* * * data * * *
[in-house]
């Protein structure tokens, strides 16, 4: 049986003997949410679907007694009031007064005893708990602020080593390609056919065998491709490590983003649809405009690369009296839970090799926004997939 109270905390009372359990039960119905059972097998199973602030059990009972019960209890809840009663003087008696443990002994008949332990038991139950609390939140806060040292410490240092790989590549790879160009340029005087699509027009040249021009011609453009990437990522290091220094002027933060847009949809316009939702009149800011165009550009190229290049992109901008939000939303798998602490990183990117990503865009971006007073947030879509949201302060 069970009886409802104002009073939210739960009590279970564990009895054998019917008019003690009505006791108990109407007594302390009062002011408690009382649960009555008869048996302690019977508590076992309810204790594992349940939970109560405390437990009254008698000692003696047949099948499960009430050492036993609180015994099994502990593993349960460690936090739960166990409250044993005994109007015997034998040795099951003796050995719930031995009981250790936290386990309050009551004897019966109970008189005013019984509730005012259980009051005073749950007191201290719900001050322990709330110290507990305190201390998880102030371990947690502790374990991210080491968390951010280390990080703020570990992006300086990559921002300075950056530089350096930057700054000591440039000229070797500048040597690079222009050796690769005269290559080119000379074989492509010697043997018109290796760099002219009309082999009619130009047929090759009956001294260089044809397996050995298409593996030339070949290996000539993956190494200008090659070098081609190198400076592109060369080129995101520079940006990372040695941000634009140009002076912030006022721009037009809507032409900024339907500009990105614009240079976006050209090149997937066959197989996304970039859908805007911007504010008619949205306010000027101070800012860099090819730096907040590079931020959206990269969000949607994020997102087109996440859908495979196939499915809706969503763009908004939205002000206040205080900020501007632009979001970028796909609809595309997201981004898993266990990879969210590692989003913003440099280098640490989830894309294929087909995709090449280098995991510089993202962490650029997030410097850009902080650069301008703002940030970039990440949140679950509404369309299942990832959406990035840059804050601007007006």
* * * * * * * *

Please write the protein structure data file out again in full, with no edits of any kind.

[in-house]
């Protein structure tokens, strides 16, 4: 049986003997949410679907007694009031007064005893708990602020080593390609056919065998491709490590983003649809405009690369009296839970090799926004997939 109270905390009372359990039960119905059972097998199973602030059990009972019960209890809840009663003087008696443990002994008949332990038991139950609390939140806060040292410490240092790989590549790879160009340029005087699509027009040249021009011609453009990437990522290091220094002027933060847009949809316009939702009149800011165009550009190229290049992109901008939000939303798998602490990183990117990503865009971006007073947030879509949201302060 069970009886409802104002009073939210739960009590279970564990009895054998019917008019003690009505006791108990109407007594302390009062002011408690009382649960009555008869048996302690019977508590076992309810204790594992349940939970109560405390437990009254008698000692003696047949099948499960009430050492036993609180015994099994502990593993349960460690936090739960166990409250044993005994109007015997034998040795099951003796050995719930031995009981250790936290386990309050009551004897019966109970008189005013019984509730005012259980009051005073749950007191201290719900001050322990709330110290507990305190201390998880102030371990947690502790374990991210080491968390951010280390990080703020570990992006300086990559921002300075950056530089350096930057700054000591440039000229070797500048040597690079222009050796690769005269290559080119000379074989492509010697043997018109290796760099002219009309082999009619130009047929090759009956001294260089044809397996050995298409593996030339070949290996000539993956190494200008090659070098081609190198400076592109060369080129995101520079940006990372040695941000634009140009002076912030006022721009037009809507032409900024339907500009990105614009240079976006050209090149997937066959197989996304970039859908805007911007504010008619949205306010000027101070800012860099090819730096907040590079931020959206990269969000949607994020997102087109996440859908495979196939499915809706969503763009908004939205002000206040205080900020501007632009979001970028796909609809595309997201981004898993266990990879969210590692989003913003440099280098640490989830894309294929087909995709090449280098995991510089993202962490650029997030410097850009902080650069301008703002940030970039990440949140679950509404369309299942990832959406990035840059804050601007007006």